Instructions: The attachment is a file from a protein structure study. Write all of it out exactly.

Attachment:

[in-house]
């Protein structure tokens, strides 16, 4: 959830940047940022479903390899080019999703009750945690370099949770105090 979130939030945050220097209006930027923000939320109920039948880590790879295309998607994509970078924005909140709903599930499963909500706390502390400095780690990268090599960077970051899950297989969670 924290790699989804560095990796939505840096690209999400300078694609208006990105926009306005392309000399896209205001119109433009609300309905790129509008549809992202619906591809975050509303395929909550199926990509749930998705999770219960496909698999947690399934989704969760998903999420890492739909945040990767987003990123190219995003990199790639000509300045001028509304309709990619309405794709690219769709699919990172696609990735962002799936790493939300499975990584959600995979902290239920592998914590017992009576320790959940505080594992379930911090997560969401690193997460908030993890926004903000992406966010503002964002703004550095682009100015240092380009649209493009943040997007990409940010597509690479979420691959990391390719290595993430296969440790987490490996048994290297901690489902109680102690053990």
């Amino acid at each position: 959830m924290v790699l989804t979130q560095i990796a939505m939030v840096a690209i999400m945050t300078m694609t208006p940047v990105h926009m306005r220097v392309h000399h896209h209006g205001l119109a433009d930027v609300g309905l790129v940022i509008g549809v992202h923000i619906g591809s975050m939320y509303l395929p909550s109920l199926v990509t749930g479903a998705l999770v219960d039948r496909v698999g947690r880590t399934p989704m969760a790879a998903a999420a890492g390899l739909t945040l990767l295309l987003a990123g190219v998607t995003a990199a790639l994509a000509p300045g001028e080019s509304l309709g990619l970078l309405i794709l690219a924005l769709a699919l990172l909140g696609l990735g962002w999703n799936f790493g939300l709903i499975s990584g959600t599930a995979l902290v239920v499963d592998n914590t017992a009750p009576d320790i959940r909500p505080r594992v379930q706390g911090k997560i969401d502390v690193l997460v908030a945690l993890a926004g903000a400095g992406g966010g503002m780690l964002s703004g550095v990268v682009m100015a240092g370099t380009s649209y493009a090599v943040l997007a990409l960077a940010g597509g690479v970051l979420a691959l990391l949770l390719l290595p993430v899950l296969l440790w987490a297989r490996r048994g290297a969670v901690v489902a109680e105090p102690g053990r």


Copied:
[in-house]
């Protein structure tokens, strides 16, 4: 959830940047940022479903390899080019999703009750945690370099949770105090 979130939030945050220097209006930027923000939320109920039948880590790879295309998607994509970078924005909140709903599930499963909500706390502390400095780690990268090599960077970051899950297989969670 924290790699989804560095990796939505840096690209999400300078694609208006990105926009306005392309000399896209205001119109433009609300309905790129509008549809992202619906591809975050509303395929909550199926990509749930998705999770219960496909698999947690399934989704969760998903999420890492739909945040990767987003990123190219995003990199790639000509300045001028509304309709990619309405794709690219769709699919990172696609990735962002799936790493939300499975990584959600995979902290239920592998914590017992009576320790959940505080594992379930911090997560969401690193997460908030993890926004903000992406966010503002964002703004550095682009100015240092380009649209493009943040997007990409940010597509690479979420691959990391390719290595993430296969440790987490490996048994290297901690489902109680102690053990």
């Amino acid at each position: 959830m924290v790699l989804t979130q560095i990796a939505m939030v840096a690209i999400m945050t300078m694609t208006p940047v990105h926009m306005r220097v392309h000399h896209h209006g205001l119109a433009d930027v609300g309905l790129v940022i509008g549809v992202h923000i619906g591809s975050m939320y509303l395929p909550s109920l199926v990509t749930g479903a998705l999770v219960d039948r496909v698999g947690r880590t399934p989704m969760a790879a998903a999420a890492g390899l739909t945040l990767l295309l987003a990123g190219v998607t995003a990199a790639l994509a000509p300045g001028e080019s509304l309709g990619l970078l309405i794709l690219a924005l769709a699919l990172l909140g696609l990735g962002w999703n799936f790493g939300l709903i499975s990584g959600t599930a995979l902290v239920v499963d592998n914590t017992a009750p009576d320790i959940r909500p505080r594992v379930q706390g911090k997560i969401d502390v690193l997460v908030a945690l993890a926004g903000a400095g992406g966010g503002m780690l964002s703004g550095v990268v682009m100015a240092g370099t380009s649209y493009a090599v943040l997007a990409l960077a940010g597509g690479v970051l979420a691959l990391l949770l390719l290595p993430v899950l296969l440790w987490a297989r490996r048994g290297a969670v901690v489902a109680e105090p102690g053990r």